Immortality of the Soul

by William J. Stewart

A recent e-mail correspondent, influenced by Jehovah’s Witness doctrine, has stated, “…man does not live on after he dies…” The Witnesses case against life after death is primarily based on the claim that such is pagan philosophy, not Scriptural. In addition, the misapplication of some Bible texts, in conjunction with the disregard of others, simulates support for this godless doctrine.

It may be true that pagans accepted the existence of an immortal soul. However, this fact does not automatically nullify the validity of such a doctrine in Christianity. If every thought which existed among the pagans invalidated a similar thought among God’s people, then we must of necessity reject the Bible account of creation, the flood, the virgin birth, and perhaps much more. Biblical truth needs to be determined by what the Bible says, not what the pagans believed.

Having cited Genesis 2:7, the Witnesses conclude, “Clearly, the soul is not what a man has but what he is.” (1) The contention is made that the soul and the body are one and the same. When the body dies, the soul of necessity dies, for the soul is the body. Thus, it is stated, “Before God created him from the dust, Adam did not exist. After his death, Adam returned to the same state of nonexistence.” (2)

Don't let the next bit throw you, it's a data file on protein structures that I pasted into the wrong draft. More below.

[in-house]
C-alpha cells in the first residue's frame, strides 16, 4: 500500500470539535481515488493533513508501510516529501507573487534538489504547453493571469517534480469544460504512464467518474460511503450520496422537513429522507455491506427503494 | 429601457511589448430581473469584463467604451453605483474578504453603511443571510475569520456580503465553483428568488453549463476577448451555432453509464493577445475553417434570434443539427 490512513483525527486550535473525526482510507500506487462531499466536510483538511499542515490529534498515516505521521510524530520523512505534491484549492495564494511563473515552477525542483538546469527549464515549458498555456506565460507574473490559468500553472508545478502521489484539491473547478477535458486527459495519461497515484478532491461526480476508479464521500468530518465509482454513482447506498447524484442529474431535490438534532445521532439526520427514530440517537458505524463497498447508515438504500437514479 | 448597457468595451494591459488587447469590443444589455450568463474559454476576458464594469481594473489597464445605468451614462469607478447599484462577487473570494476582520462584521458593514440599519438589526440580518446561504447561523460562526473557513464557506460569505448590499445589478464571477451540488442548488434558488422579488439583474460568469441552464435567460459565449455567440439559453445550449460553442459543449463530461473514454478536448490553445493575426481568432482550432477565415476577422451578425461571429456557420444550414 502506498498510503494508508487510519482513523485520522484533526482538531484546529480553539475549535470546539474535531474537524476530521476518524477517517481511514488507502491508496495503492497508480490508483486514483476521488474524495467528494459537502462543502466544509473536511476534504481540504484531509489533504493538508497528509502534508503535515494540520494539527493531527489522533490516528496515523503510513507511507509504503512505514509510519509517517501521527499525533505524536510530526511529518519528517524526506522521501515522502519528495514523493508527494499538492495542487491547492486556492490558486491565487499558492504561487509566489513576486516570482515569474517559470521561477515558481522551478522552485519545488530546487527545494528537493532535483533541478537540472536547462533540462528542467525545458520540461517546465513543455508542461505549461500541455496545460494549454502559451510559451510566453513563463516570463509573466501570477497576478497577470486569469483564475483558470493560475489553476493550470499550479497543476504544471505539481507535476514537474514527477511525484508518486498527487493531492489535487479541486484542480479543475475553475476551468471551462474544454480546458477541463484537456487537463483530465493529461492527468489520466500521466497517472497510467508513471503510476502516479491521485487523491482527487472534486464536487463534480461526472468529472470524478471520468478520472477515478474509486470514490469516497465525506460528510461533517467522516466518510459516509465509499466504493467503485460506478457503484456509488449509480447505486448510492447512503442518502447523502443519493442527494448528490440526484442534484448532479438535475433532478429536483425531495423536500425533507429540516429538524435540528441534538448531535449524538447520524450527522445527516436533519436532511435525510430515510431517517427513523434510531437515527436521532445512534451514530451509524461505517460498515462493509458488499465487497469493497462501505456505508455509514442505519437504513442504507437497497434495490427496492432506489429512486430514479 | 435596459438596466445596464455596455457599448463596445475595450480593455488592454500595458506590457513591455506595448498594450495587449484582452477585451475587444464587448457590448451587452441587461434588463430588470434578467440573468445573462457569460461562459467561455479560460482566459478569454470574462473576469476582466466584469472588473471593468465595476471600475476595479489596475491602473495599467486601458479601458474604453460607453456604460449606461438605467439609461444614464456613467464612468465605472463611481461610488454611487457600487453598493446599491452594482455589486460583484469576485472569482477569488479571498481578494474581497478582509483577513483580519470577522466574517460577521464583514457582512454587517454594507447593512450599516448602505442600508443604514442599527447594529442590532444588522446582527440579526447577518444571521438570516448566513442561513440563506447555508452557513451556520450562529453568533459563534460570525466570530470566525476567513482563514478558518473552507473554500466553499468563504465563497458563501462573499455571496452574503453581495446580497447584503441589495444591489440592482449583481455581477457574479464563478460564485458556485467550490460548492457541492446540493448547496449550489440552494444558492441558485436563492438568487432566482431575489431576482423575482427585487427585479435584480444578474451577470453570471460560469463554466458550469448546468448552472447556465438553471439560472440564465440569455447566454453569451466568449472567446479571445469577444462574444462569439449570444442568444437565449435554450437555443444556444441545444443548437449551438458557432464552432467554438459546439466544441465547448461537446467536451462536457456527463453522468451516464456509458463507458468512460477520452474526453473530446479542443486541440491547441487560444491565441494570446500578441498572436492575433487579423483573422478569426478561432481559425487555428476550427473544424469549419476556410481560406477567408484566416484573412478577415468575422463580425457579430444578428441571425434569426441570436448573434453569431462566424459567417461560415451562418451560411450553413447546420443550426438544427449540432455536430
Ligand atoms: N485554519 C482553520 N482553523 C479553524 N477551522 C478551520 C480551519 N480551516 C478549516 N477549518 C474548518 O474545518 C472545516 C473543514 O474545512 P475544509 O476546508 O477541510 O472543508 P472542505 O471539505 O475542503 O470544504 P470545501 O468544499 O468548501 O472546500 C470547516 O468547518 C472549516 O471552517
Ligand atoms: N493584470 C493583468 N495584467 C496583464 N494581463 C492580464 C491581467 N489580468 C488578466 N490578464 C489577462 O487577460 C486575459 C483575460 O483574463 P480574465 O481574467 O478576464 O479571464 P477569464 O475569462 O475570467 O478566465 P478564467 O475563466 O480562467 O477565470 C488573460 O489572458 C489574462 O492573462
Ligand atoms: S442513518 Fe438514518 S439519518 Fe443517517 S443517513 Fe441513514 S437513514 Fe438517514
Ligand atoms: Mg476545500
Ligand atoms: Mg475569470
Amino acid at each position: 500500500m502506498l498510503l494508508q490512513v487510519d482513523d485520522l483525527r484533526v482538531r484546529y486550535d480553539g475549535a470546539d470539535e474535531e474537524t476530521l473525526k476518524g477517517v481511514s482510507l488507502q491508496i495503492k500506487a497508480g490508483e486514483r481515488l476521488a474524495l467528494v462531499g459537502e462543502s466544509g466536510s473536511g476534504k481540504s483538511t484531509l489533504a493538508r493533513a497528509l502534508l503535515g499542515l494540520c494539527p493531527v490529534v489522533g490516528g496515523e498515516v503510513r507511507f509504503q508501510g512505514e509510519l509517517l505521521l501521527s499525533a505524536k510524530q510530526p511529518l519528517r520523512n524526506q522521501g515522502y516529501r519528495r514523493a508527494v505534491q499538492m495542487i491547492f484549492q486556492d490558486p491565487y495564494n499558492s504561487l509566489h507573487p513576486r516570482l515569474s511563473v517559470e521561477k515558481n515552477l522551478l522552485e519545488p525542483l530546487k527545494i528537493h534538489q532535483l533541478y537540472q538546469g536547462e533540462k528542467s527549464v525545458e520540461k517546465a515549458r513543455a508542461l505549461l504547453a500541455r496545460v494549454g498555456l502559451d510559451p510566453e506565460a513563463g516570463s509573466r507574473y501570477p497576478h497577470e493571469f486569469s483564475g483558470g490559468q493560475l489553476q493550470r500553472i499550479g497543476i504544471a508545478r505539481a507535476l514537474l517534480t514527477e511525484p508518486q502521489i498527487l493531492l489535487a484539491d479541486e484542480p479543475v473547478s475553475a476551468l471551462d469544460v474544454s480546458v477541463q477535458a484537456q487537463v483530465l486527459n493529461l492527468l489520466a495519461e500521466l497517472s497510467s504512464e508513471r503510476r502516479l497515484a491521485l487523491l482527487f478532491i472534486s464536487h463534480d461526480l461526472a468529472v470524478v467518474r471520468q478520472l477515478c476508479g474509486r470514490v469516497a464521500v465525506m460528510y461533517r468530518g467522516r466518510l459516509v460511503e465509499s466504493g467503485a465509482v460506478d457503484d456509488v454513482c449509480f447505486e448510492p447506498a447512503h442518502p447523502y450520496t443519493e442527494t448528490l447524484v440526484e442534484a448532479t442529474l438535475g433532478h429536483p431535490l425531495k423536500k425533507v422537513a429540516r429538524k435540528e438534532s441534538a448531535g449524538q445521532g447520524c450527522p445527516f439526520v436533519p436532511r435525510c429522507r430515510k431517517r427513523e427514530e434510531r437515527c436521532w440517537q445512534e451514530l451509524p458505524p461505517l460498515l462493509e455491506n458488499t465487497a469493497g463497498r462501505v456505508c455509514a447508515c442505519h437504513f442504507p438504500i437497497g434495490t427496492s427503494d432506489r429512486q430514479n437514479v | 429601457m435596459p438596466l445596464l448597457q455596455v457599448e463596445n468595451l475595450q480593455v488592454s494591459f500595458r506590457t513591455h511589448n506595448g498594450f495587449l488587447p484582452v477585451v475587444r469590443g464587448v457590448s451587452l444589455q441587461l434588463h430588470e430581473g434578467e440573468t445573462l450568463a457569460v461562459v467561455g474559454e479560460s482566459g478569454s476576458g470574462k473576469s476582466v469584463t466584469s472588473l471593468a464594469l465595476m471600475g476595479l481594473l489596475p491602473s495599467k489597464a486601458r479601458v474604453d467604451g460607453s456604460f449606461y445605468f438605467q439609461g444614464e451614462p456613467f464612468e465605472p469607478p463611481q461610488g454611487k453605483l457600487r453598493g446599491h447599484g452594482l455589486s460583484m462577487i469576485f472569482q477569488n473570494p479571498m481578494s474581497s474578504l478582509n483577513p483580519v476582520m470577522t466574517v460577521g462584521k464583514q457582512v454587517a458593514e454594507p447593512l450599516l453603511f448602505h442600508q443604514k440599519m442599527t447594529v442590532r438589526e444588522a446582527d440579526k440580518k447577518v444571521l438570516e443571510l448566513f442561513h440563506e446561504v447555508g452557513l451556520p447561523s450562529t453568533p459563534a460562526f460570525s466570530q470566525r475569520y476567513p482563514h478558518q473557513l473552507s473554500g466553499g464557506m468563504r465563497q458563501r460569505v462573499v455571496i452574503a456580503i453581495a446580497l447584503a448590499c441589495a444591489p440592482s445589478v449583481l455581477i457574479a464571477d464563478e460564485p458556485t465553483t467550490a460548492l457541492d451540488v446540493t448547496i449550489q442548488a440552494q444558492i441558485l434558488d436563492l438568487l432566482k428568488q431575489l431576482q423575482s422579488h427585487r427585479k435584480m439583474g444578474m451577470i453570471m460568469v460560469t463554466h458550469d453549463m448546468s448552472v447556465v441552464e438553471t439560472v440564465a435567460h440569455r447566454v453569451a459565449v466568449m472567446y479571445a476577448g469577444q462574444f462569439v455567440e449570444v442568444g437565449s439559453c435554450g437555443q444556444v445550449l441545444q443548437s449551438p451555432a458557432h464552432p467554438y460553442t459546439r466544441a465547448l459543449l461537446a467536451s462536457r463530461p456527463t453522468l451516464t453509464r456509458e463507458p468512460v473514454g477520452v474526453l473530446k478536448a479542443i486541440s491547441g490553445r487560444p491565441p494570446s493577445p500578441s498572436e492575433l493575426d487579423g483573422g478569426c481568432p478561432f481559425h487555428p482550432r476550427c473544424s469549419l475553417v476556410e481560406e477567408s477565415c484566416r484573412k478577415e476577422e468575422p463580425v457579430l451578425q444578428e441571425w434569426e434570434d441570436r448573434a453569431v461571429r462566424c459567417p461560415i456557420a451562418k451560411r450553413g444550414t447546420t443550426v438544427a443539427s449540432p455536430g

If there is no distinction to be made between the soul and body, why did the apostle Paul pen, “…may your whole spirit, soul, and body be preserved blameless at the coming of our Lord Jesus Christ.” (1 Thes 5:23)? Surely if body and soul are synonymous, the apostle would have known it! Again, to demonstrate that the soul is distinct from the body, consider the death of Rachel. While giving birth to Benjamin, we are told that “…her soul was departing (for she died)…” (Gen 35:18). What was her soul departing from? Was it not her body, which was subsequently buried (v 19-20)?


These words can be found in Ezekiel 18:4, 20. Witnesses use this, and similar texts to support their doctrine of soul annihilation. The text certainly speaks of the soul dying, but it is NOT the same death which come upon the body. Our bodies die a physical death (Gen 3:19; Heb 9:27), the only exceptions being those who are alive at the Lord’s coming (1 Cor 15:51-53). The soul dies a spiritual death, not related to the physical design of the body (dust), but the actions of the person (Ro 6:23). From the text, note that the wicked will die, but the righteous will live. And yet our constant experience, when it comes to physical death, is that both wicked and righteous die.